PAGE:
Accelerating changes across information technology are propelling the dynamic data center at unprecedented speed. From people and processes to technology and tools, IT organizations need to rapidly engage on all cylinders to keep up with business demand. There’s no brake. We need to get better at steering.
Empowering a Dynamic Workforce
Businesses face a demographic challenge: Their workforce is bringing new skills, attitudes and values into the enterprise. Who will run the existing infrastructure? The next generation of IT workers won’t resemble the last generation. This change hits businesses worldwide. In the U.S., we label generational transitions as age-bounded stylistic preferences: Boomers, Millennials, Gen-X, etc. These are well-suited to marketing assessments, but a broader, more profound sea change is transforming our future workforce. Larger changes across the world are bringing people accustomed to cell phones, social media, instantaneous and pervasive connectivity into the workforce, along with their technological sophistication and interface requirements. This demographic shift means there are fewer people skilled in operating mature technology.
In addition, the IT workforce has been rapidly expanding across the globe, and this cross-cultural generation wants to be engaged directly. They feel involved with people across geographic and social boundaries, and resonate with causes and concerns voiced everywhere. Enterprise organizations need to recognize this heightened social awareness and connectedness. The quality of the work environment, its flexibility, its openness and its transparency will distinguish successful employers from the rest.
The employer of the 21st century must offer a well-governed but less bureaucratic environment. Skills training and decision-making transparency will make the worker feel empowered, willing to take part in constructing his or her career over longer periods. Theory X management (hierarchical, coercive and incentive-based management) will likely fail with these new workers, as the range of life experiences they bring is much broader than any top-down organizational theory could comprehend. Theory Y management (communicative, decision-sharing, self-motivational management) may work, but only if the business understands the new workers’ core values and aspirations. Today’s employer must reach out with meaningful participation beyond the paycheck; and the work environment needs to support this new form of engagement.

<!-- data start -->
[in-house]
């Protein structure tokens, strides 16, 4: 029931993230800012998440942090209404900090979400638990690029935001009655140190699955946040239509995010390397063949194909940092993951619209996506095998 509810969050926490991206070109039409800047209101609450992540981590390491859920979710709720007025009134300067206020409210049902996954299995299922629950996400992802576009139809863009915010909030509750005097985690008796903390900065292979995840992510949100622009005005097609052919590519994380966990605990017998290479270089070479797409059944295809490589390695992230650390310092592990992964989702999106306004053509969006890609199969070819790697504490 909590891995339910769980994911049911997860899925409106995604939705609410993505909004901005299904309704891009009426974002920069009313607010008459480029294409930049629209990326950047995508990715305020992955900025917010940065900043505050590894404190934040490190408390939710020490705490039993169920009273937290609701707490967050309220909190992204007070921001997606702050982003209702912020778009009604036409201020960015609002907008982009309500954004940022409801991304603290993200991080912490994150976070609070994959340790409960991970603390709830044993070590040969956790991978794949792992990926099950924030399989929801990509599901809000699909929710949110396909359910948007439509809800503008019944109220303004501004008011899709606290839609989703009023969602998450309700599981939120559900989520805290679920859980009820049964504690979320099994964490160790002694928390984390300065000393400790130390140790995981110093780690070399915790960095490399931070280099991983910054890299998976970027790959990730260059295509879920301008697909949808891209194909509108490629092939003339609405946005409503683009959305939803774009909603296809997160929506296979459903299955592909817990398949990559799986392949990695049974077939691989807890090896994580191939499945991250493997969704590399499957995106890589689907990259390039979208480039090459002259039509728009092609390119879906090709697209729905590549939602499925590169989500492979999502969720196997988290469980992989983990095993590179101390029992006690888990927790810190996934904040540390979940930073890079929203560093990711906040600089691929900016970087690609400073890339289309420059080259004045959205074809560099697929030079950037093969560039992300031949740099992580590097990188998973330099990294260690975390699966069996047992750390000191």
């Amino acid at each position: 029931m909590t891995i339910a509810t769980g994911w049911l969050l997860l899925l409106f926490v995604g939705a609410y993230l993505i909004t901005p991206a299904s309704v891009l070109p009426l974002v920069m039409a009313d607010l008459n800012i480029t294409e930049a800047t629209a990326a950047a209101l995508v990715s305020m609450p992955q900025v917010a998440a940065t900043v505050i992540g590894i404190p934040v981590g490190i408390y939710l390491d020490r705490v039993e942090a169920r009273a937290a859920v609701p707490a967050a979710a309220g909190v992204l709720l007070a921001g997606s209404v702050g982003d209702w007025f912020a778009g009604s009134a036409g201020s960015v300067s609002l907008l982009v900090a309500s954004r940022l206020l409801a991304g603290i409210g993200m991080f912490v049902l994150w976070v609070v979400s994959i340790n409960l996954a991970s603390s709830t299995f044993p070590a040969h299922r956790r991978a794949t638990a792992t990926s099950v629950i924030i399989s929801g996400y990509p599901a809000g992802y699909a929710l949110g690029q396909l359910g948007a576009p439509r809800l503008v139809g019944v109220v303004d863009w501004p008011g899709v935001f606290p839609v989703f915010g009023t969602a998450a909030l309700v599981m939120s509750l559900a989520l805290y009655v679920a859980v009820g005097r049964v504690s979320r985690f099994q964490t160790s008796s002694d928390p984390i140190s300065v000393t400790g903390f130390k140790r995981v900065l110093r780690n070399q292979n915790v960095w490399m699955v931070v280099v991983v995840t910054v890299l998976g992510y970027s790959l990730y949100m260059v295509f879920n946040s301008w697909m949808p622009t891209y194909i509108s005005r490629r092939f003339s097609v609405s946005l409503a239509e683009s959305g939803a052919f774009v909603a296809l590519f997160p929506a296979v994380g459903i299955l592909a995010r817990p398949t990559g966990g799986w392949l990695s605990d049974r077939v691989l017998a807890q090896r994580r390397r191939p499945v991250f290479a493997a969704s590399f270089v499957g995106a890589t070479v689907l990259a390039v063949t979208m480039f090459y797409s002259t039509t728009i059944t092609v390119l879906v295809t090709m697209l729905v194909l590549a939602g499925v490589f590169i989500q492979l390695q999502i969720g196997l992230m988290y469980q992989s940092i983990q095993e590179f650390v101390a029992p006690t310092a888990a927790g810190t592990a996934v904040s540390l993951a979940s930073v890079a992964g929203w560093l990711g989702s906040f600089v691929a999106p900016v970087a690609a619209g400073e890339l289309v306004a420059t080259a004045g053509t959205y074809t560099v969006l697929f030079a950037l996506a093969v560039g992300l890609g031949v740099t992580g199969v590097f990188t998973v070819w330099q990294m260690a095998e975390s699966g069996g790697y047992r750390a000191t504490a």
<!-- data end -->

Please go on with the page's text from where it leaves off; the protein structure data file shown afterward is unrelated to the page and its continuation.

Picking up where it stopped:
Most important of all, as the rate of change of the business environment continues, businesses must provide continuous, effective training as part of the employee experience. The range of applications and the ways in which they combine will change. The workforce using them and managing them will need to learn how to cope with this. An employee who feels they aren’t learning will look for a better employer.
Dynamic Tools Extend Management Capabilities
The environment businesses provide can strengthen this workplace. To move perpetually to the newest technology sends a message that learning is pointless. If every few years the technology base rolls over, the business will run out of experts. Nobody will remain who can teach. Everyone will be a perpetual beginner. Businesses should integrate the best of the new with the best of the current technology portfolio. Users want a graphical or haptic interface? Great! Build that capability onto today’s critical systems. If we stratify management processes and tools, we perpetuate silos, which experience has taught us are costly and fragile. A strong business recognizes value across its technology portfolio and strengthens it all.
Leading-edge management technology must address the full span of IT infrastructure. These tools engage the operations team in the way they organize tasks, the way they invite the user to engage with the environment and in the breadth of user interfaces they support. This removes a barrier to productivity. Businesses that provide a more appealing work environment will attract and retain better employees. Those tools that allow the user to build skill, and enhance their understanding of the underlying processes, will invoke the user’s creativity and problem-solving. That will improve productivity on routine tasks as well as open the door for users to contribute to new and better ways of performing those tasks.